Photos of an iNtfwasa graduation Ceremony in 1972 - Day 1, Swaziland

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An iNtfwasa graduation Ceremony in 1972 - Day 1

The "sangoma" or diviner (sometimes, rather misleading, known by the rather pejorative term "witchdoctor") would have started life as anybody else but who, through dreams or visions that were interpreted as an indication that his or her "emadloti" (plural of "lidloti"), ancestral spirits, are calling him or her, had to become a healer. Although the "calling" is often resisted at first, it gradually becomes irresistible and he or, more often, she becomes a learner in the household of a senior sangoma. In Swaziland there are far more women tangoma than men.

Cutting for
Overview ceremony
Goats for ceremony
Covered in blood
Vomiting the blood
Back to the hut
Butchering the goats
Candidates return
Taken back
Butchering the goats
Back into the hut
Candidates walking
Dance of
Running for liver
Trying to eat the liver
Eating liver
After eating liver
In a kind of trance
Ritual vomiting
Back to their hut
Waiting for consultation
Divining examination
Found gall bladder
Gall bladder in hair
Graduation of

The small homestead of Bethany, near Matsapha in central Swaziland was such a "school" where learner "tangoma" (plural of "sangoma") would undergo "kutfwasa", their training, guided by LaMabuza, a friendly lady who had about a dozen or more learners staying with her. During this time they had to observe various taboos: they were not allowed to quarrel, touch or shake hands with anybody and have sexual relations, among others. They would have to gather roots and make medicines from them, learn how to use them and there would be drumming in the "indumba", the small house where their bodies would be taken over by "emadloti", spirits. Each year a two day "kuphotfulwa" ceremony was held, finishing their "iNtfwasa" period, where the candidates had to undergo a series of tests and rituals that, when they passed, would make them fully qualified "tangoma".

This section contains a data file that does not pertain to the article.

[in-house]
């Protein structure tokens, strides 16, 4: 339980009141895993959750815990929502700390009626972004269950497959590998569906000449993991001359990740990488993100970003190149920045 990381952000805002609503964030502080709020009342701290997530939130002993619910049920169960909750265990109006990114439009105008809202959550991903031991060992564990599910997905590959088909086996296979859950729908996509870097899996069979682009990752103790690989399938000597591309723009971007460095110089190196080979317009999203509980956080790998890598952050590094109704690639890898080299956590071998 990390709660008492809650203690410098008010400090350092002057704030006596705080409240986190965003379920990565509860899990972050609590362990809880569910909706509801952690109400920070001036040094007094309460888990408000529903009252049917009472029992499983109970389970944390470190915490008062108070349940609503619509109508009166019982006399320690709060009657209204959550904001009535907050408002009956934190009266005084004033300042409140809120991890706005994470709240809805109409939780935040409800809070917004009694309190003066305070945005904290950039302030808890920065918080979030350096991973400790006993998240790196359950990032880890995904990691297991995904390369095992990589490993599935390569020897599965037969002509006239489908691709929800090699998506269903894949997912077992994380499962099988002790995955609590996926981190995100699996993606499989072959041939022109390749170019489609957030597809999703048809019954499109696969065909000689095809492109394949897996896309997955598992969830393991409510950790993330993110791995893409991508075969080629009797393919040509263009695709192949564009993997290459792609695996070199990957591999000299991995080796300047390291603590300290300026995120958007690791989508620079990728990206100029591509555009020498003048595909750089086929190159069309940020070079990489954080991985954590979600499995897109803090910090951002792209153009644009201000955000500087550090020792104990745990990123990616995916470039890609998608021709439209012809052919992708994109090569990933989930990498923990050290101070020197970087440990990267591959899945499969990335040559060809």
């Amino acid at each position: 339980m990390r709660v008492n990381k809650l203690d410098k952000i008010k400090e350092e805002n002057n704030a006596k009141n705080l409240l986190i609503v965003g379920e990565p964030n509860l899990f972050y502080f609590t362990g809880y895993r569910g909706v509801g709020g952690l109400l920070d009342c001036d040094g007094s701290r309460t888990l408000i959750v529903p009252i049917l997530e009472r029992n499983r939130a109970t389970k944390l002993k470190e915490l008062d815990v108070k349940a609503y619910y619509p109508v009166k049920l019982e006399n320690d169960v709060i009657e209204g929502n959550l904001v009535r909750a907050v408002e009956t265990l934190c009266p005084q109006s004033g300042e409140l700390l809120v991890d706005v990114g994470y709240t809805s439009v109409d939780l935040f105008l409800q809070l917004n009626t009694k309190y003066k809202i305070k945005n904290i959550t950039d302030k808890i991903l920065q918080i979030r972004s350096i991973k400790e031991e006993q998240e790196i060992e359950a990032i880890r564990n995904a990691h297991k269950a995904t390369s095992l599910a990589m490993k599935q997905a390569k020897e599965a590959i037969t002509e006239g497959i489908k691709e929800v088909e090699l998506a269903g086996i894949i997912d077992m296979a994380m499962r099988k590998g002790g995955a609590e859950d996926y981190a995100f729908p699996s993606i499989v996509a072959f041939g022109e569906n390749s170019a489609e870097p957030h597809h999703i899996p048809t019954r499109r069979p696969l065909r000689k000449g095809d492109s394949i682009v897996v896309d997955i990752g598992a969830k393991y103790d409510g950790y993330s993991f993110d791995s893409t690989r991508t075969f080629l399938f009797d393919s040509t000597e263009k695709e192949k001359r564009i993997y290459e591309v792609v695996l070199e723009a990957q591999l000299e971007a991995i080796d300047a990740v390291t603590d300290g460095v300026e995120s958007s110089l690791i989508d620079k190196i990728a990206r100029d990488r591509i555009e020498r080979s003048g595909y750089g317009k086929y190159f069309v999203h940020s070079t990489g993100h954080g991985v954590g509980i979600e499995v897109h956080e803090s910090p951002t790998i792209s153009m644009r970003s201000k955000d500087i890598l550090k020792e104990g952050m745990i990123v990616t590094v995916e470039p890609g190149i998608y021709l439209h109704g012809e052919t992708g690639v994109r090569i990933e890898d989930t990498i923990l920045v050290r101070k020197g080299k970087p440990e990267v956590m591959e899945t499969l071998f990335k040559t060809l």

The ceremonies had started with the candidates being treated with "umutsi", traditional medicines; each then had a goat placed on her back whose blood they had to drink after its heart was pierced. The goats were then butchered and small pieces of liver were placed on a shallow dish and one of the "bogobela" (senior tangoma) dragged it along the ground. The candidates, on hands and knees, ran after it, trying to eat it, fighting "like dogs" over it. This would give them courage (liver, "sibindzi" in the siSwati language, is a symbol of courage), so they would not to be afraid of even very sick people and by "fighting" they would show to be competitive to acquire customers. After this they had to drink "umutsi" medicine again and vomit it out to cleanse themselves, before being led to the "indumba", the hut they were staying in.

The candidate tangoma then dressed themselves in full regalia, black skirts, embroidered with small beads, in the "indumba" and emerged, in a light trance, on the plaza while large drums were pounded in the rhythm associated with the "emadloti" or ancestral spirits. They danced in a circle, brandishing short dancing sticks, and then jumped up on one leg for a few beats. While this was going on, the candidates were led, one by one, to LaMabuza, their teacher, and two other "bogobela" or senior tangoma to do an examination in "kuphengula" or divining: the gall bladder of the goat that had been killed for them has been hidden. The candidate, on her knees, would pose suggestions, rapid-fire, while flicking her fingers. Those suggestions were always answered with the same formula ("izwayi, 'ngoma, izwayi"...); but somehow she would divine where it was. She then jumped up, retrieved it and, as a sign of seniority, it was tied into her hair by one of the "bogobela".

Meanwhile, the drumming and dancing went on and then it was a "free for all" where every sangoma did divination in this way with the people who were sitting on the side; whatever they said, it was always answered with "siyavuma" (we agree) but, maybe from the tone, they could divine whether they were on the right track. Then, after a final dance, they retired for the night. Next: Day 2.

See also: iNtfwasa Ceremony - 1973, Video iNtfwasa Ceremony, 1973 - Day 1 and Day 2, and an explanation of the sangoma ceremonies.